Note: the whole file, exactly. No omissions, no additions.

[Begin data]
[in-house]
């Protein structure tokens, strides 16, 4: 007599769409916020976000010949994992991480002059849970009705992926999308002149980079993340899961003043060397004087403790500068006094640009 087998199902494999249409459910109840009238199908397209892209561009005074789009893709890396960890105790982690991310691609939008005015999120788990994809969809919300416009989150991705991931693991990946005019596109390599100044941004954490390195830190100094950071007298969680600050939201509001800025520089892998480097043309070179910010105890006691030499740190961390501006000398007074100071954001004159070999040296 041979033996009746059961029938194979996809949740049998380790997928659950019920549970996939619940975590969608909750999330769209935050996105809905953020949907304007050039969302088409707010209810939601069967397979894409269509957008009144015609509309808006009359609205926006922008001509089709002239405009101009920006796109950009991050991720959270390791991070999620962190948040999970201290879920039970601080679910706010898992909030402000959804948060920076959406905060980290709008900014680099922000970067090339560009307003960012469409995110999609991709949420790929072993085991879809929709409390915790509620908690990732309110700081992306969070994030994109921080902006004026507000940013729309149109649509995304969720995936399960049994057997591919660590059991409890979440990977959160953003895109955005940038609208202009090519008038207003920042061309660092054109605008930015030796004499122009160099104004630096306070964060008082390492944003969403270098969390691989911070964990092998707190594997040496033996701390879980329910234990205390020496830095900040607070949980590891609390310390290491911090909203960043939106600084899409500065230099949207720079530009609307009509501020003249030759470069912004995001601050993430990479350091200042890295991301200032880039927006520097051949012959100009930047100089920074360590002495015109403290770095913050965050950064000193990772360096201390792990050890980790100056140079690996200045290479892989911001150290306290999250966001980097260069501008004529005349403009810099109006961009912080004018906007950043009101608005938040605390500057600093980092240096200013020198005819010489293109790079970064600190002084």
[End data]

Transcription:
[in-house]
């Protein structure tokens, strides 16, 4: 007599769409916020976000010949994992991480002059849970009705992926999308002149980079993340899961003043060397004087403790500068006094640009 087998199902494999249409459910109840009238199908397209892209561009005074789009893709890396960890105790982690991310691609939008005015999120788990994809969809919300416009989150991705991931693991990946005019596109390599100044941004954490390195830190100094950071007298969680600050939201509001800025520089892998480097043309070179910010105890006691030499740190961390501006000398007074100071954001004159070999040296 041979033996009746059961029938194979996809949740049998380790997928659950019920549970996939619940975590969608909750999330769209935050996105809905953020949907304007050039969302088409707010209810939601069967397979894409269509957008009144015609509309808006009359609205926006922008001509089709002239405009101009920006796109950009991050991720959270390791991070999620962190948040999970201290879920039970601080679910706010898992909030402000959804948060920076959406905060980290709008900014680099922000970067090339560009307003960012469409995110999609991709949420790929072993085991879809929709409390915790509620908690990732309110700081992306969070994030994109921080902006004026507000940013729309149109649509995304969720995936399960049994057997591919660590059991409890979440990977959160953003895109955005940038609208202009090519008038207003920042061309660092054109605008930015030796004499122009160099104004630096306070964060008082390492944003969403270098969390691989911070964990092998707190594997040496033996701390879980329910234990205390020496830095900040607070949980590891609390310390290491911090909203960043939106600084899409500065230099949207720079530009609307009509501020003249030759470069912004995001601050993430990479350091200042890295991301200032880039927006520097051949012959100009930047100089920074360590002495015109403290770095913050965050950064000193990772360096201390792990050890980790100056140079690996200045290479892989911001150290306290999250966001980097260069501008004529005349403009810099109006961009912080004018906007950043009101608005938040605390500057600093980092240096200013020198005819010489293109790079970064600190002084």